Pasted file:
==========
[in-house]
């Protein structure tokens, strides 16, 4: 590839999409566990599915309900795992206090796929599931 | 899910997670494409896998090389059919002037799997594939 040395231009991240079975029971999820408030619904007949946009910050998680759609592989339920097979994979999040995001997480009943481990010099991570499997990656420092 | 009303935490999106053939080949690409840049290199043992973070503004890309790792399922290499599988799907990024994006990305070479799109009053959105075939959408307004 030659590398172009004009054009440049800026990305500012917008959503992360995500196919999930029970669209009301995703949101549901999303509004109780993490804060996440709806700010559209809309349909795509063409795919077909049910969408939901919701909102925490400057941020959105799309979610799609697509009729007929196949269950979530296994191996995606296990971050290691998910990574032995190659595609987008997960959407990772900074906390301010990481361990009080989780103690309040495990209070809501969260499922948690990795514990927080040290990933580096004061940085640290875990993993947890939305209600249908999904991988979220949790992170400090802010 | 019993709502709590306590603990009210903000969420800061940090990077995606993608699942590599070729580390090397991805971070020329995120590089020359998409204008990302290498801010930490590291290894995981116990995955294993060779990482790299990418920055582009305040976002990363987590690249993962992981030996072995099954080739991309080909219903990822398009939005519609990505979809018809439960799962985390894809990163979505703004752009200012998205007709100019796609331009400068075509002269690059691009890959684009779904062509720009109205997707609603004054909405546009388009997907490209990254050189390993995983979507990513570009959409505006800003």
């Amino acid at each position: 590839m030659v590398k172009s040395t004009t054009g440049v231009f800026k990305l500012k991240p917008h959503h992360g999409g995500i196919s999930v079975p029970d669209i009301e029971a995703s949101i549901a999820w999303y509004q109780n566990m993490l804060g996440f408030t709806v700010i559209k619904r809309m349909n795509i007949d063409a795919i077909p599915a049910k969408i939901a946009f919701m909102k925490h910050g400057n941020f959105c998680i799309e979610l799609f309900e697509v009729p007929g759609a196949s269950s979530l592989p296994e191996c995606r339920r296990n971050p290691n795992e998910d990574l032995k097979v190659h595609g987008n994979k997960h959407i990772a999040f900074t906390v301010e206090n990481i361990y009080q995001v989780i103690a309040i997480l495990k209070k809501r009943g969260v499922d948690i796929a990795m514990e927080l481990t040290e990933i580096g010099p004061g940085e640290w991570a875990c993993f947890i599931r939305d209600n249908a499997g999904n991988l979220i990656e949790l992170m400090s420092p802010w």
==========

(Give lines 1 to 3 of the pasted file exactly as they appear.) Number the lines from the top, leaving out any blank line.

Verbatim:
[in-house]
């Protein structure tokens, strides 16, 4: 590839999409566990599915309900795992206090796929599931 | 899910997670494409896998090389059919002037799997594939 040395231009991240079975029971999820408030619904007949946009910050998680759609592989339920097979994979999040995001997480009943481990010099991570499997990656420092 | 009303935490999106053939080949690409840049290199043992973070503004890309790792399922290499599988799907990024994006990305070479799109009053959105075939959408307004 030659590398172009004009054009440049800026990305500012917008959503992360995500196919999930029970669209009301995703949101549901999303509004109780993490804060996440709806700010559209809309349909795509063409795919077909049910969408939901919701909102925490400057941020959105799309979610799609697509009729007929196949269950979530296994191996995606296990971050290691998910990574032995190659595609987008997960959407990772900074906390301010990481361990009080989780103690309040495990209070809501969260499922948690990795514990927080040290990933580096004061940085640290875990993993947890939305209600249908999904991988979220949790992170400090802010 | 019993709502709590306590603990009210903000969420800061940090990077995606993608699942590599070729580390090397991805971070020329995120590089020359998409204008990302290498801010930490590291290894995981116990995955294993060779990482790299990418920055582009305040976002990363987590690249993962992981030996072995099954080739991309080909219903990822398009939005519609990505979809018809439960799962985390894809990163979505703004752009200012998205007709100019796609331009400068075509002269690059691009890959684009779904062509720009109205997707609603004054909405546009388009997907490209990254050189390993995983979507990513570009959409505006800003």
């Amino acid at each position: 590839m030659v590398k172009s040395t004009t054009g440049v231009f800026k990305l500012k991240p917008h959503h992360g999409g995500i196919s999930v079975p029970d669209i009301e029971a995703s949101i549901a999820w999303y509004q109780n566990m993490l804060g996440f408030t709806v700010i559209k619904r809309m349909n795509i007949d063409a795919i077909p599915a049910k969408i939901a946009f919701m909102k925490h910050g400057n941020f959105c998680i799309e979610l799609f309900e697509v009729p007929g759609a196949s269950s979530l592989p296994e191996c995606r339920r296990n971050p290691n795992e998910d990574l032995k097979v190659h595609g987008n994979k997960h959407i990772a999040f900074t906390v301010e206090n990481i361990y009080q995001v989780i103690a309040i997480l495990k209070k809501r009943g969260v499922d948690i796929a990795m514990e927080l481990t040290e990933i580096g010099p004061g940085e640290w991570a875990c993993f947890i599931r939305d209600n249908a499997g999904n991988l979220i990656e949790l992170m400090s420092p802010w």